"Feeble-minded" youth accused of murdering young woman

SUNBURY, Pa.Sunbury Press has released Something So Divine, J R Lindermuth’s tragic tale of murder in the rural hills of Pennsylvania.

“… reminds us of Harper Lee’s To Kill a Mockingbird, with similar intrigue and tension, but set in Pennsylvania ..” The Publisher

ssd_fcWhen a young girl is found murdered in a Pennsylvania rye field in the autumn of 1897, Ned Gebhardt, a feeble-minded youth known to have stalked the victim, is the prime suspect. Incidents involving another girl and gossip stir emotions to a frenzy, nearly leading to a lynching.

Evidence against Ned is circumstantial and there are other suspects. Influenced by the opinions of Ned’s stepsister and Ellen, a woman who has perked his interest, Simon Roth, the investigator, is inclined to give Ned benefit of the doubt. Then he discovers damaging evidence.

Still unwilling to view Ned as a cold-blooded killer, Roth puts his job and reputation in jeopardy as he seeks to assure a fair trial for the accused.

EXCERPT:
The dog stirred beside him. Ned Gebhardt tilted his head, listening. Though he couldn’t see the girl for the thickness of the second-growth trees, the rattle of brush told him she was coming his way. The dog whined and started to rise. Cupping a hand around her muzzle, Ned patted the dog’s head. “Be still,” he whispered.

Excitement gripped Ned as he awaited a sight of her. His foot jiggled in the leaves, and his breath came a little faster. He snuffled, drawing in the scent of leaf mold and sun-warmed wood. But Susannah thwarted his desire, cutting across the hill opposite instead of coming to where he waited. Ned pursed his lips and muttered, his tongue thrusting out to test the air like a snake while one hand plucked at his pant leg. He rose to his feet and grinned down at the dog. “She foxed us, didn’t she? Well, there’s always tomorrow.” The dog cocked its head, gazing up at him as if expected to reply.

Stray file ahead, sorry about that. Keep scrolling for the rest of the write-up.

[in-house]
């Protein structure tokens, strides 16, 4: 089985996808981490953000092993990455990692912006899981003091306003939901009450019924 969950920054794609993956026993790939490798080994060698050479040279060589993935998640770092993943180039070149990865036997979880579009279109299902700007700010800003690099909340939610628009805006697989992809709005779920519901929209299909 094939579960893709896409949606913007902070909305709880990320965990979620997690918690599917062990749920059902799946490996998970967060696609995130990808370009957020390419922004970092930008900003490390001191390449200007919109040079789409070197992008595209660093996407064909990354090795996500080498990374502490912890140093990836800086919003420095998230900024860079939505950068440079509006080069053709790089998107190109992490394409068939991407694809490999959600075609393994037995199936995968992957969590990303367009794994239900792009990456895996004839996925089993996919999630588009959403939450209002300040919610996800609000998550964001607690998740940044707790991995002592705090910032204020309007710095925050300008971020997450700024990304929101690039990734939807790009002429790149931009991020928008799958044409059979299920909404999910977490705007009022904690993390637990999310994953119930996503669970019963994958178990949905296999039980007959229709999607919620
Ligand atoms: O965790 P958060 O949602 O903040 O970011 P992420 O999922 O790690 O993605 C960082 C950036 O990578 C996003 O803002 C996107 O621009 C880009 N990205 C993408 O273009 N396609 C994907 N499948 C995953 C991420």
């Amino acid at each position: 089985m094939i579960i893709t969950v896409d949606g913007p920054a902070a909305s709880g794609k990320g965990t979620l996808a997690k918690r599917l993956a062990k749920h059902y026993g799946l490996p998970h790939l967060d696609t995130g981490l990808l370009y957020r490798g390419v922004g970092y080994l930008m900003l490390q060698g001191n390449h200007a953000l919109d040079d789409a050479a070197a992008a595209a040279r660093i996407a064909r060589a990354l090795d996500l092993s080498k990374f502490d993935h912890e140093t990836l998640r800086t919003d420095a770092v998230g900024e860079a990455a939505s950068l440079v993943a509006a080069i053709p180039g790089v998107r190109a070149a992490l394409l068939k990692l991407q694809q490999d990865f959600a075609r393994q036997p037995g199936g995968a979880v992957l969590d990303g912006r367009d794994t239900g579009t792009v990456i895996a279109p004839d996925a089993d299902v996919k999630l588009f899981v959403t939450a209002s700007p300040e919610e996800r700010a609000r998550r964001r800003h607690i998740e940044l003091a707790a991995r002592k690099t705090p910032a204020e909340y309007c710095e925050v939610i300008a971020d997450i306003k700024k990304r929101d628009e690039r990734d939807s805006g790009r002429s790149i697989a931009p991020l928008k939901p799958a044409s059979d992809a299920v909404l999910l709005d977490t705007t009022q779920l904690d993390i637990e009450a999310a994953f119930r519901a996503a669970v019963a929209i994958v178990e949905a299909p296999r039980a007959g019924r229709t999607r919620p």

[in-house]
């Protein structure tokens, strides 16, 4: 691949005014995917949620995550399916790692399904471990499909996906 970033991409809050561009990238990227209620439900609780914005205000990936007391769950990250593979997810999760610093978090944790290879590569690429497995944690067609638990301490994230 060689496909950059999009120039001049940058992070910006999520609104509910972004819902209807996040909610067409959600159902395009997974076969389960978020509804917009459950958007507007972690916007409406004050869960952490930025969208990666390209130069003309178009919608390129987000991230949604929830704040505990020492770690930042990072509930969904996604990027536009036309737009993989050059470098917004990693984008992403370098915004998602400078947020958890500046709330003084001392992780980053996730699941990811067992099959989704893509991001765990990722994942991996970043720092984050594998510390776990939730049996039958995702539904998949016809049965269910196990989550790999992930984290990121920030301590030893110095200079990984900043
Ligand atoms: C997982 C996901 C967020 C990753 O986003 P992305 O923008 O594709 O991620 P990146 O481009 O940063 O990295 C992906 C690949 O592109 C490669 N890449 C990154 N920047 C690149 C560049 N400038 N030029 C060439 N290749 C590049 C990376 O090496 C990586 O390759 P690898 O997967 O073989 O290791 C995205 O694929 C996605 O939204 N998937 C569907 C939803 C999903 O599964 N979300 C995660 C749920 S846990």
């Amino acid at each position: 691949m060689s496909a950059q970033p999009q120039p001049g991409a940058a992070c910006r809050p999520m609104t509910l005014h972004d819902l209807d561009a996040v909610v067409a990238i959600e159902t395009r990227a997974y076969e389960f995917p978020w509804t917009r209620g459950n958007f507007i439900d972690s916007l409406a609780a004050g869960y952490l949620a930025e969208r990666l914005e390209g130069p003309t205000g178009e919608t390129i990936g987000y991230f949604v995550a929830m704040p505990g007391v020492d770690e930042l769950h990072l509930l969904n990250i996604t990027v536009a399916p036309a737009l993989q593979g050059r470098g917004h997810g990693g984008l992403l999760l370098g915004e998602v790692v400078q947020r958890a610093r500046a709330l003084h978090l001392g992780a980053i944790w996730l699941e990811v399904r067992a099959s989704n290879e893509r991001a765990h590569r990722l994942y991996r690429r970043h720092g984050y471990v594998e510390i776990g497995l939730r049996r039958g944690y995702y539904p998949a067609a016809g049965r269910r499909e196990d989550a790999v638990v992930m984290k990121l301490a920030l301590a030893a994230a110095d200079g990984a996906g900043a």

The boy plopped down again, drawing his knees up to his chin and sitting with arms wrapped round his legs, contemplating what to do next. He sighed in annoyance at not having intercepted the girl. Ned felt certain he knew where she’d go as he’d watched her leave home earlier that morning. I told her where to go. Why didn’t she come here? He sucked his lower lip. His disappointment souring the good mood of anticipation.

He sighed. Pap would be angry he’d skipped out on his chores. But it would be all right if he took home a couple squirrel or a rabbit. Especially rabbit. Pap’s awful fond of rabbit. Yes, that’s what I’ll do—hunt up a rabbit or two.

The warm air was heady with the odor of rotting leaves and damp earth. Almost too warm for this October morning in 1897 on a Pennsylvania hillside. But Ned knew the frost would be coming soon. He’d seen a flight of geese heading south the previous morning, and there hadn’t been any sign of frogs or turtles along the crick for the last week. A rustle overhead, and he raised his eyes to scan the canopy. Acorn caps and the hulls and shells of other nuts littered the ground beneath the nearest big tree. But it was no squirrel he spied. Only a nuthatch flitting from limb to limb.

Ned rose, brushed dry leaf litter from his trousers, picked up his shotgun by the barrel, and started up hill. The dog shook itself and followed.